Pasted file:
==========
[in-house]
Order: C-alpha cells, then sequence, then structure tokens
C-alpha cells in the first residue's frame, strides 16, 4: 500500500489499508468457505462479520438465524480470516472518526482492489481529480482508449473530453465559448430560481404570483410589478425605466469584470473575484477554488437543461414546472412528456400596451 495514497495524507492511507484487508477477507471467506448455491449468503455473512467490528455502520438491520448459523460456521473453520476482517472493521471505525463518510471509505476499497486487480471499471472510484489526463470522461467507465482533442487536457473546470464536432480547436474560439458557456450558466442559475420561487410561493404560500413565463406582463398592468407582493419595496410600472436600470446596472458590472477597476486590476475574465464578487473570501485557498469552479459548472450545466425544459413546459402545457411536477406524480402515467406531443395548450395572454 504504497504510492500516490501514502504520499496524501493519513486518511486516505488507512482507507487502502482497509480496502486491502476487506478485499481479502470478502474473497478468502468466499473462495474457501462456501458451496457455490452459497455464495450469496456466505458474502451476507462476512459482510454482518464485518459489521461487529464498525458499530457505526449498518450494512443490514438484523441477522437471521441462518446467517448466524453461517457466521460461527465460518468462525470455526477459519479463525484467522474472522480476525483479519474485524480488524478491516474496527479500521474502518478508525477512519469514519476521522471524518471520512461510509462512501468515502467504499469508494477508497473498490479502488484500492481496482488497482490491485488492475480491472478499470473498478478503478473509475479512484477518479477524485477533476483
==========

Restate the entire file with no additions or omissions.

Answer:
[in-house]
Order: C-alpha cells, then sequence, then structure tokens
C-alpha cells in the first residue's frame, strides 16, 4: 500500500489499508468457505462479520438465524480470516472518526482492489481529480482508449473530453465559448430560481404570483410589478425605466469584470473575484477554488437543461414546472412528456400596451 495514497495524507492511507484487508477477507471467506448455491449468503455473512467490528455502520438491520448459523460456521473453520476482517472493521471505525463518510471509505476499497486487480471499471472510484489526463470522461467507465482533442487536457473546470464536432480547436474560439458557456450558466442559475420561487410561493404560500413565463406582463398592468407582493419595496410600472436600470446596472458590472477597476486590476475574465464578487473570501485557498469552479459548472450545466425544459413546459402545457411536477406524480402515467406531443395548450395572454 504504497504510492500516490501514502504520499496524501493519513486518511486516505488507512482507507487502502482497509480496502486491502476487506478485499481479502470478502474473497478468502468466499473462495474457501462456501458451496457455490452459497455464495450469496456466505458474502451476507462476512459482510454482518464485518459489521461487529464498525458499530457505526449498518450494512443490514438484523441477522437471521441462518446467517448466524453461517457466521460461527465460518468462525470455526477459519479463525484467522474472522480476525483479519474485524480488524478491516474496527479500521474502518478508525477512519469514519476521522471524518471520512461510509462512501468515502467504499469508494477508497473498490479502488484500492481496482488497482490491485488492475480491472478499470473498478478503478473509475479512484477518479477524485477533476483